overturning a jury verdict based on insufficient certainty of the value of lost servicesSummary of this case from City of New York v. Exxon Mobil Corp.
Argued April 29, 1997
Decided June 10, 1997
Appeal from the Supreme Court (Robert E. Whelan, J.).
Herzfeld Rubin, P.C., New York City ( Herbert Rubin, David B. Hamm and Miriam Skolnik of counsel), for appellant. Paul William Beltz, P.C., Buffalo ( Robert B. Nichols, William A. Quinlan and Anne B. Rimmler of counsel), for respondent.
Dennis C. Vacco, Attorney-General, Albany ( Michael S. Buskus, Barbara G. Billet and Peter H. Schiff of counsel), for State of New York, amicus curiae. Paul A. Crotty, Corporation Counsel of New York City ( John Hogrogian and Pamela Seider Dolgow of counsel), for City of New York, amicus curiae. Kenneth Mauro, Great Neck, for American International Companies and others, amici curiae. Schneider, Kleinick, Weitz, Damashek Shoot, New York City (Brian J. Shoot and Harry Steinberg of counsel), and Robert E. Lahm for New York State Trial Lawyers Association, amicus curiae.
At the damages trial of this personal injury action, plaintiff's expert was permitted to testify as to the effect of inflation on any future damages award. The primary issue here is whether CPLR 5041 (e) precludes the plaintiff from presenting evidence of inflation at trial. Defendant also argues that Supreme Court erred in instructing the jury to award plaintiff the value, rather than actual expenditures on past loss of household services and by failing to instruct the jury that only the costs of obtaining future household services necessitated by the injury, which are reasonably certain to occur, may be awarded.
We hold that Supreme Court properly applied the 4% adjustment to structured payments of future damage awards as required by CPLR 5041 (e), in addition to permitting evidence of inflation at trial. However, the jury was erroneously charged with respect to the lost household services component of the damages awarded here. Accordingly, we modify the order of the Appellate Division only in that respect. The Appellate Division had affirmed the judgment in all respects.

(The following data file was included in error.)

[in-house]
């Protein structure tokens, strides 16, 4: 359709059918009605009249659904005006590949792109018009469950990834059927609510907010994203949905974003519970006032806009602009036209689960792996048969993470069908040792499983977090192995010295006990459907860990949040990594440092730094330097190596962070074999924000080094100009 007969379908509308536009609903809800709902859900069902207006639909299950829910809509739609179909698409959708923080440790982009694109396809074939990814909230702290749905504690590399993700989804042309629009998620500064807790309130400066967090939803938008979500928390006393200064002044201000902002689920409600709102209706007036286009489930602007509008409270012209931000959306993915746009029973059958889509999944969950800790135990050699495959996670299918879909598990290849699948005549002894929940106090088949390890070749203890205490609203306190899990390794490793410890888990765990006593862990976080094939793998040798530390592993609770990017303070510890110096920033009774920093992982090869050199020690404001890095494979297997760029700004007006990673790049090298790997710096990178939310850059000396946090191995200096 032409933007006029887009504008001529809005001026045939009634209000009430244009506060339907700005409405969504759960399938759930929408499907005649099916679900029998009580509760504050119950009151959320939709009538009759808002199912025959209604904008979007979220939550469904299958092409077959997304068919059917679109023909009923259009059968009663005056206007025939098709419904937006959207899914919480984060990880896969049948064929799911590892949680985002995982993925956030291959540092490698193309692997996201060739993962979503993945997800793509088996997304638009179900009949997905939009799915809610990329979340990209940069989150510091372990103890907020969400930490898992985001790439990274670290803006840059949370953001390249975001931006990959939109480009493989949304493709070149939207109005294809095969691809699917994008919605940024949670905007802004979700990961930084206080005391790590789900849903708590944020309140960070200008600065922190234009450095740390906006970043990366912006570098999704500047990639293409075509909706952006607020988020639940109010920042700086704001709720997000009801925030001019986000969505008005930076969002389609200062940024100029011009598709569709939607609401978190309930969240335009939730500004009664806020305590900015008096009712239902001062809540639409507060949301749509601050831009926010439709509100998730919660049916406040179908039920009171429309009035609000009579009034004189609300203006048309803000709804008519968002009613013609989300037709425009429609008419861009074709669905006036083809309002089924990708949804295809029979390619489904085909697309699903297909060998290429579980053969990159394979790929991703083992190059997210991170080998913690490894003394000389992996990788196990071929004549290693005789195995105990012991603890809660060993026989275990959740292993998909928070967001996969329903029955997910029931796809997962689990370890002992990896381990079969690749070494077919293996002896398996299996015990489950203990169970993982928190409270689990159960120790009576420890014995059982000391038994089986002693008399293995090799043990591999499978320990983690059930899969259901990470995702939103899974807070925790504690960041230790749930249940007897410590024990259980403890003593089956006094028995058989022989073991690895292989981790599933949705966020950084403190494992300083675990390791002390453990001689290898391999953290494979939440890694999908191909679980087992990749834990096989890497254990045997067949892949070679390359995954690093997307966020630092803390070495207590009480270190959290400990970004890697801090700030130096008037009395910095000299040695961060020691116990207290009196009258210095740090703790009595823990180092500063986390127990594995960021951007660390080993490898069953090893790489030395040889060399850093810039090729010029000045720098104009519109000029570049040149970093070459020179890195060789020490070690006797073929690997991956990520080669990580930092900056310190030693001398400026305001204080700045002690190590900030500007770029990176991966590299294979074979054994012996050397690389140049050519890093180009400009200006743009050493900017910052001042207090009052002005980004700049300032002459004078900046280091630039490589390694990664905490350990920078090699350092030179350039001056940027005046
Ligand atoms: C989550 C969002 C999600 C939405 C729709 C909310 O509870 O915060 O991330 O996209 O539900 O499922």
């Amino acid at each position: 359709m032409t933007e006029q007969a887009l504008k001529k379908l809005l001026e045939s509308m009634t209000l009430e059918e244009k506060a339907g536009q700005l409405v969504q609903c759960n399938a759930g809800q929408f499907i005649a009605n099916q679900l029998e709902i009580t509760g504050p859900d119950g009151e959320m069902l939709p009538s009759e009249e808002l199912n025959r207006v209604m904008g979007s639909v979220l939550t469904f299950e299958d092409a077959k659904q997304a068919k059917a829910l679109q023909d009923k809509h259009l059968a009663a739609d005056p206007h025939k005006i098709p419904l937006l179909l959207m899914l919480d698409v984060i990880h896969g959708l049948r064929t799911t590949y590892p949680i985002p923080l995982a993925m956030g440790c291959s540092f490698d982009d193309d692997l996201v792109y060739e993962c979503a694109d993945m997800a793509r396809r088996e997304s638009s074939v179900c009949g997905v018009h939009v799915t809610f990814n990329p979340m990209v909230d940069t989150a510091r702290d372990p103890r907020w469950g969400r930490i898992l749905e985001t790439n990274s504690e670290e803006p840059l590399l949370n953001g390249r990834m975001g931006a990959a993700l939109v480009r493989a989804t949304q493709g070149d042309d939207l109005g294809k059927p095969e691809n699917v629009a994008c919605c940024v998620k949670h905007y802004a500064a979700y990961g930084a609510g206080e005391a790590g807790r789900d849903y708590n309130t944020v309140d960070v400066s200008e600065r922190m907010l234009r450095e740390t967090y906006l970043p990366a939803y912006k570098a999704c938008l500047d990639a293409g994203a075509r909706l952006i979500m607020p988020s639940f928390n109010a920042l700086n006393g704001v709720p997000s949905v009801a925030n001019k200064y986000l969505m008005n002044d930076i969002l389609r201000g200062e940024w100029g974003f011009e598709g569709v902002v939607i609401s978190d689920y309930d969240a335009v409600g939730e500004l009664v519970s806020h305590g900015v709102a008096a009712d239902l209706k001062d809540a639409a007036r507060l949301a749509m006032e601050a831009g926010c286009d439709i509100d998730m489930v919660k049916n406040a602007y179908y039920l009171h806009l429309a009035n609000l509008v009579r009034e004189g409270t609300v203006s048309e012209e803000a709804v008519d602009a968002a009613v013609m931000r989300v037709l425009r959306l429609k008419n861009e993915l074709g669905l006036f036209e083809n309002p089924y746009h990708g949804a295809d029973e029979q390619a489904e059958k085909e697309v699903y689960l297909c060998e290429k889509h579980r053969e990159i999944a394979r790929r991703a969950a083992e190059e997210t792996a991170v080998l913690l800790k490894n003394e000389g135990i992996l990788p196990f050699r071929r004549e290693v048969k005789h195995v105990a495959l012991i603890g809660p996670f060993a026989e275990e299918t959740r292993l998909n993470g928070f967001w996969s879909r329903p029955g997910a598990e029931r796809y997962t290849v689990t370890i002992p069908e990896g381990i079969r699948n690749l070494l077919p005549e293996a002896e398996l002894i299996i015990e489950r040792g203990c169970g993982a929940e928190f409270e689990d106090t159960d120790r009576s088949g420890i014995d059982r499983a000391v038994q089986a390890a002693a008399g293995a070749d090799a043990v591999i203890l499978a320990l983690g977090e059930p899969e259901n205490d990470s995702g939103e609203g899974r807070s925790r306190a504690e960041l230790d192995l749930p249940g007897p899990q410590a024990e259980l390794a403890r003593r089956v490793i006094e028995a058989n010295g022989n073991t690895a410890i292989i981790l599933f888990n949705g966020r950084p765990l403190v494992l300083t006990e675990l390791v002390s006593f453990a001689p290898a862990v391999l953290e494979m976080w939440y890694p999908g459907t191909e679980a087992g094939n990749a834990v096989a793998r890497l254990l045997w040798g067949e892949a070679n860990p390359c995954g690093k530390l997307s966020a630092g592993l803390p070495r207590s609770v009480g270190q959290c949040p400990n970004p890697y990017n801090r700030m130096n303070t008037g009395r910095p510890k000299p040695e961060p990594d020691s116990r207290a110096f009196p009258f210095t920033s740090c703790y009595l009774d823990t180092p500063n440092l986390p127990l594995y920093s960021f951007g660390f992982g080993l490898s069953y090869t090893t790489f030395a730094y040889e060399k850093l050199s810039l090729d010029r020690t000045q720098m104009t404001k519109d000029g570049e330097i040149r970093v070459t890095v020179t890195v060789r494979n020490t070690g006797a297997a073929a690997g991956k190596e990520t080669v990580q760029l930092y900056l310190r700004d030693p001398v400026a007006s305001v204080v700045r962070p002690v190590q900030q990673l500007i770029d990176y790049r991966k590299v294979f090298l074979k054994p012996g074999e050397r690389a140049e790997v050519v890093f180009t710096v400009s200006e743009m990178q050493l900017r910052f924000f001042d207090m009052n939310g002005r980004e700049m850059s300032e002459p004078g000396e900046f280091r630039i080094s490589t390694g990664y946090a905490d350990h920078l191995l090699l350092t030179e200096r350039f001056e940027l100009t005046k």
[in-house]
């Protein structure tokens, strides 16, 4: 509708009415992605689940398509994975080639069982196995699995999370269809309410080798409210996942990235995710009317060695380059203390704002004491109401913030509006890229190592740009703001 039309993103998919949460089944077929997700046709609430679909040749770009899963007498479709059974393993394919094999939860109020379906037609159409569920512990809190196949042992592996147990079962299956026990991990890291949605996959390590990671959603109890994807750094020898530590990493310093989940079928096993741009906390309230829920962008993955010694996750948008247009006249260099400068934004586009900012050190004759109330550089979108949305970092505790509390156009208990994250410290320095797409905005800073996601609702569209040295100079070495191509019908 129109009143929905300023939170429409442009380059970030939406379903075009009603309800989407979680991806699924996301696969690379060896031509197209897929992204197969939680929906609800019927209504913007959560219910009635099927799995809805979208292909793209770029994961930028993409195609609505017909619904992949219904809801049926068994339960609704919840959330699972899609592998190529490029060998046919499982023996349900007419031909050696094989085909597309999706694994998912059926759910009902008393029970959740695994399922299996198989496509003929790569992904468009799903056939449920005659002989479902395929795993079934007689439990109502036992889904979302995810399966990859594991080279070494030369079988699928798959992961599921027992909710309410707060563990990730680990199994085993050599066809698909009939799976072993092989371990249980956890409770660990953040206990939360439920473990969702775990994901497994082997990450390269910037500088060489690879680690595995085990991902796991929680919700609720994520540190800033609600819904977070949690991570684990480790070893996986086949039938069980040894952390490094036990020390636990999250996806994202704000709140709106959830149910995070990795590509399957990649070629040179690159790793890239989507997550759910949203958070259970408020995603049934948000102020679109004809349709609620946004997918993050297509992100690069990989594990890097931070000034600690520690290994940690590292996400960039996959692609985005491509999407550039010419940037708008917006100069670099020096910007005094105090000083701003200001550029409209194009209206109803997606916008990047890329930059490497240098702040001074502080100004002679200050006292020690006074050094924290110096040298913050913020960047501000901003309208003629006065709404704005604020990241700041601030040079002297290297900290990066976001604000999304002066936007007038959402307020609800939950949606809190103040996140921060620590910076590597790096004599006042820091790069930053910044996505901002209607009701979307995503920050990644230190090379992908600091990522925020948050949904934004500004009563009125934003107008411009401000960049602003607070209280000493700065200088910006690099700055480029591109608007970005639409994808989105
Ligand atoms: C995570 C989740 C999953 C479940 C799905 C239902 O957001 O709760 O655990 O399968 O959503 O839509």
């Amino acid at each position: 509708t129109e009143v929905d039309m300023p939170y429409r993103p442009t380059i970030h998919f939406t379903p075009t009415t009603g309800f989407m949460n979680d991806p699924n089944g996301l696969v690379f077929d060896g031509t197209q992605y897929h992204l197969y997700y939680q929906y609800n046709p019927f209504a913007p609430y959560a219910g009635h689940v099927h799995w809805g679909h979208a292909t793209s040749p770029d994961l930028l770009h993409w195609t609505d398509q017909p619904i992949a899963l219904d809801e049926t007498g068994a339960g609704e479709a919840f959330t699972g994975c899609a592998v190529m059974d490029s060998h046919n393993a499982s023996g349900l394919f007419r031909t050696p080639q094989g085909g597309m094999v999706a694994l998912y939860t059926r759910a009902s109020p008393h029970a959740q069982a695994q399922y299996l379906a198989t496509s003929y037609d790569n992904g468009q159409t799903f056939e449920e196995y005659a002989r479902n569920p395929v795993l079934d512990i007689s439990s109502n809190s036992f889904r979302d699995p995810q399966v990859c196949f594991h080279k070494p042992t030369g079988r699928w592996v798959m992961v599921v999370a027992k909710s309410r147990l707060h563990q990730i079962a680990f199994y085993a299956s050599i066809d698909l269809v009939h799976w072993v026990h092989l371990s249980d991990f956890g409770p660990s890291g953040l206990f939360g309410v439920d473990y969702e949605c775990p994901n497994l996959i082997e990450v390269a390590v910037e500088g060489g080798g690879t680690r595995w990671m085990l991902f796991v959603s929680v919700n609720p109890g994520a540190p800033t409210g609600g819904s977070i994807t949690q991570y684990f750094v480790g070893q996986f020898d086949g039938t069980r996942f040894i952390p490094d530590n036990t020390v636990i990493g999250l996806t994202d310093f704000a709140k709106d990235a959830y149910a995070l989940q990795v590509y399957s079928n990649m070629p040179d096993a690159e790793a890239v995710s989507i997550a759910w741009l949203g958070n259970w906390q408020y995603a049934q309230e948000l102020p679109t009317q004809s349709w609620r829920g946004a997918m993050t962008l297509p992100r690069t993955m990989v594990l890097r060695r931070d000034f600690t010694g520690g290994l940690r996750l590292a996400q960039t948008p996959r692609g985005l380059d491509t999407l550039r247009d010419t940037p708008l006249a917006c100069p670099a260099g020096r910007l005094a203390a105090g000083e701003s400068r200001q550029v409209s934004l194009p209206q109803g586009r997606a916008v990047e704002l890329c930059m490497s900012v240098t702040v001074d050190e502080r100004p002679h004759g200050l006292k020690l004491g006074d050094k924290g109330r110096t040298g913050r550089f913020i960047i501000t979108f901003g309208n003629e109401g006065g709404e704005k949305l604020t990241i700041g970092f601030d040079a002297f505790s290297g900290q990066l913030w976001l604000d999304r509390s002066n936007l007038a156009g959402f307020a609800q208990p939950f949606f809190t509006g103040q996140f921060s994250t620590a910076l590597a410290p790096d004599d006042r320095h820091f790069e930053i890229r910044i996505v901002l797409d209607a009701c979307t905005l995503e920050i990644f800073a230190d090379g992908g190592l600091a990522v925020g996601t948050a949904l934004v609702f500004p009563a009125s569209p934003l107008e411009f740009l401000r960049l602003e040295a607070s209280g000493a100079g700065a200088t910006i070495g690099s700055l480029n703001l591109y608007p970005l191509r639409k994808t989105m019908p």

On July 6, 1989, plaintiff (who was 47 years old at the time) was seriously injured after he fell from scaffolding on a site owned by the defendant. Supreme Court awarded plaintiff partial summary judgment on the issue of liability and a trial on damages followed. During the trial, plaintiff presented expert testimony on the general effects of inflation on the value of money. Plaintiff's economist also testified that inflation would cause medical expenses to increase at a rate of 7.75% per year, and that wages and fringe benefits would grow at the rate of 3.37% per year.
Based on these percentages, the expert estimated plaintiff's loss of future wages and benefits at either $547,466 (if plaintiff worked until age 65) or $713,236 (if measured to work life expectancy). The expert also concluded that future medical expenses, assuming that plaintiff would live an additional 24 years, would total $210,874. The jury awarded plaintiff $646,900 for loss of future earnings and benefits and $240,000 for future medical expenses.
Plaintiff also testified that he had lost the ability to perform various household tasks after the accident and that he had been relying on friends and relatives to help him maintain his home. Plaintiff's expert testified that if plaintiff had hired someone to perform such tasks from the time of the accident until the conclusion of trial, plaintiff's expenses would have totaled $43,096. The expert also concluded that plaintiff would require $431,927 in order to hire someone to provide such household services over his future life expectancy.
At the charge conference, defendant argued that the jury had not received adequate guidance with respect to loss of household services and proposed that the jury be charged,
"As for the claim of plaintiff's loss of household services, you will award him damages for loss of household services plaintiff has incurred or is reasonably certain to incur in the future by reason of household services made necessary as a result of his injuries."